Thinking Allowed - Including musings by Daan Spijer.

From the Kitchen

August 11, 2010

From the Kitchen #64

When travelling, borders can magically dissolve as can the boundaries we put around ourselves.  I am in Queenstown [map], in the southern depths of the New Zealand south island.  It sits on the edge of a large lake surrounded by majestic, snow-capped mountains.This is starting to sound like a tourist brochure.  That last word is an appropriate one to use, as I’m sitting in Les Alpes, a French restaurant, tucking into omelette soufflé and one of the best cups of coffee I’ve ever had.  There I go again …

Being a winter tourist town, it is full of young travellers with working holiday visas – from Canada, United States, Argentina, Ireland, Scotland, England, France, Germany, Spain … even a few Aussies.  They seem to outnumber the New Zealanders.

Probably because the majority of those walking through the shops, sitting in cafés, and those working to service them all, are foreigners, the most common greeting seems to be, “Where are you from?”  Natural (or unnatural) reserve seems to disappear, as it also seems to around babies in prams and cute dogs waiting patiently for their humans to finish their lattés.  Go ga-ga over the little creatures (human or canine) and the door easily opens to a conversation.  It is not often a deep conversation but it exists and is sometimes remembered and recounted.

Because I myself am an outsider here, others ply me with questions about my home city and Australia generally – where to travel next and what is worth seeing and doing.

The doing is interesting.  When in a ‘foreign’ place, I tend to do things I could do closer to home, but don’t.  Last time I was in Queenstown (five years ago) I allowed myself to be whisked along the Shotover Gorge [map] at 80 Km/hr in a jet boat and I paraglided from the top of Coronet Peak [map].  This afternoon I will be ‘flying’ over Lake Wakatipu at a height of 200 metres, hanging from a parachute towed by a power boat.

What is it that has me seek new experiences when away from home?  It happens whether I’m on my own or travelling with my wife.  When on holidays away from home, I am open even eager, to experience new things and to do things that are different.

I also find that I easily fall into a comfortable habit.  Having discovered Les Alpes, why would I eat anywhere else?  Last year, when on the Coromandel Peninsula, we ‘discovered’ a tiny eatery (Waiomu Café [map]) where the coffee was superb and the eggs benedict even better.  I’m sure there were other good places in the area, but we didn’t go looking for them.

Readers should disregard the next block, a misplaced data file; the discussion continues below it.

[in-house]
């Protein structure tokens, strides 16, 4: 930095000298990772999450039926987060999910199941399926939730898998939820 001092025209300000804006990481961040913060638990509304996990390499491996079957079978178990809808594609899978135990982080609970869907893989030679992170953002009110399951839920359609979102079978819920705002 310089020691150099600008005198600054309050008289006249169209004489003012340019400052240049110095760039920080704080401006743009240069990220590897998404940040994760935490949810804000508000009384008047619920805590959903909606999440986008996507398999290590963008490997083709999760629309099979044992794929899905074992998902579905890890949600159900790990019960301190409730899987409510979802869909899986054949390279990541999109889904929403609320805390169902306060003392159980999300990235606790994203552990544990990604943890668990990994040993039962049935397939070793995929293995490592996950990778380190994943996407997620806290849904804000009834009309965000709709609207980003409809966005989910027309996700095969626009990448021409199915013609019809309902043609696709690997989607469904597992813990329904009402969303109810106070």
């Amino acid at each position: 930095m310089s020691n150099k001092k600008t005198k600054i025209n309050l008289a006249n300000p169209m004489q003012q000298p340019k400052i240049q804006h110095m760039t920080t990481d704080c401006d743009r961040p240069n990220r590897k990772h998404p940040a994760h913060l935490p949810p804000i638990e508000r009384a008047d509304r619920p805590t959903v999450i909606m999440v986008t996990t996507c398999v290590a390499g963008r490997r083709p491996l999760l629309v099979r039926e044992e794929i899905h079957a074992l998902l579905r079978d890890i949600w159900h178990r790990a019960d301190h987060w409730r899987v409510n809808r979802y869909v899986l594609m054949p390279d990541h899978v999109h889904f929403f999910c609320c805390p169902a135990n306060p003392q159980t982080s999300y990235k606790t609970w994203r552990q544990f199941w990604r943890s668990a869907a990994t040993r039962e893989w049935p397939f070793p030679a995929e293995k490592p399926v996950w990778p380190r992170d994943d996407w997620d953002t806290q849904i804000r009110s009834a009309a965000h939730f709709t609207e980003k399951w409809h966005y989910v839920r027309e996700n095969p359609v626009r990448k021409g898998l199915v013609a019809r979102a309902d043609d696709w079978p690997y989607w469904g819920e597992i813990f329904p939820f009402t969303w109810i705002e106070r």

Otherness can be both exciting and threatening.  We often go to foreign places in order to experience the thrill of that otherness.  When the foreigners come to where we live, some locals experience the strangeness as a threat.  There are people who would like to keep the country they live in ‘pure’, culturally and ethnically.  However, they are quite prepared to take their own impurity to other countries, for the very reason that those places are exotic.  They would never see themselves as a threat to the locals.

Foreign travellers may be more welcomed than immigrants because they obviously contribute to the local economy and are not a threat to local jobs.  It is curious, though, that it is often foreign travellers who end up doing jobs that the locals won’t do – hospitality jobs, fruit picking, etc.

Spending a week in Queenstown, I can learn as much about South American and European countries as about New Zealand.  I can learn, for instance, that Ireland has sunk from one of the most vibrant European economies to one of the most moribund and that many commodities and jobs are now difficult to obtain.  I can listen to three Brazilian waiters debating the positives and negatives of replacing parts of the Amazon rain forest with soy farms, from their perspectives.

On the Emirates flight, I spoke for a while with a flight attendant who comes from Thailand and is now based in Dubai.  She said that both countries had restrictive societies, although restrictive in very different ways, especially for women.  That was between movies, between borders

Borders can be natural, as those defining Australia and New Zealand are, or purely artificial, such as those around Belgium or Iraq or Israël.  In either case they can hem in a diversity of peoples, who may or may not be able to coexist happily.  I wonder whether the sense of threat from outsiders is in any way relates to how well those inside get on with each other.

© 2010 Daan Spijer

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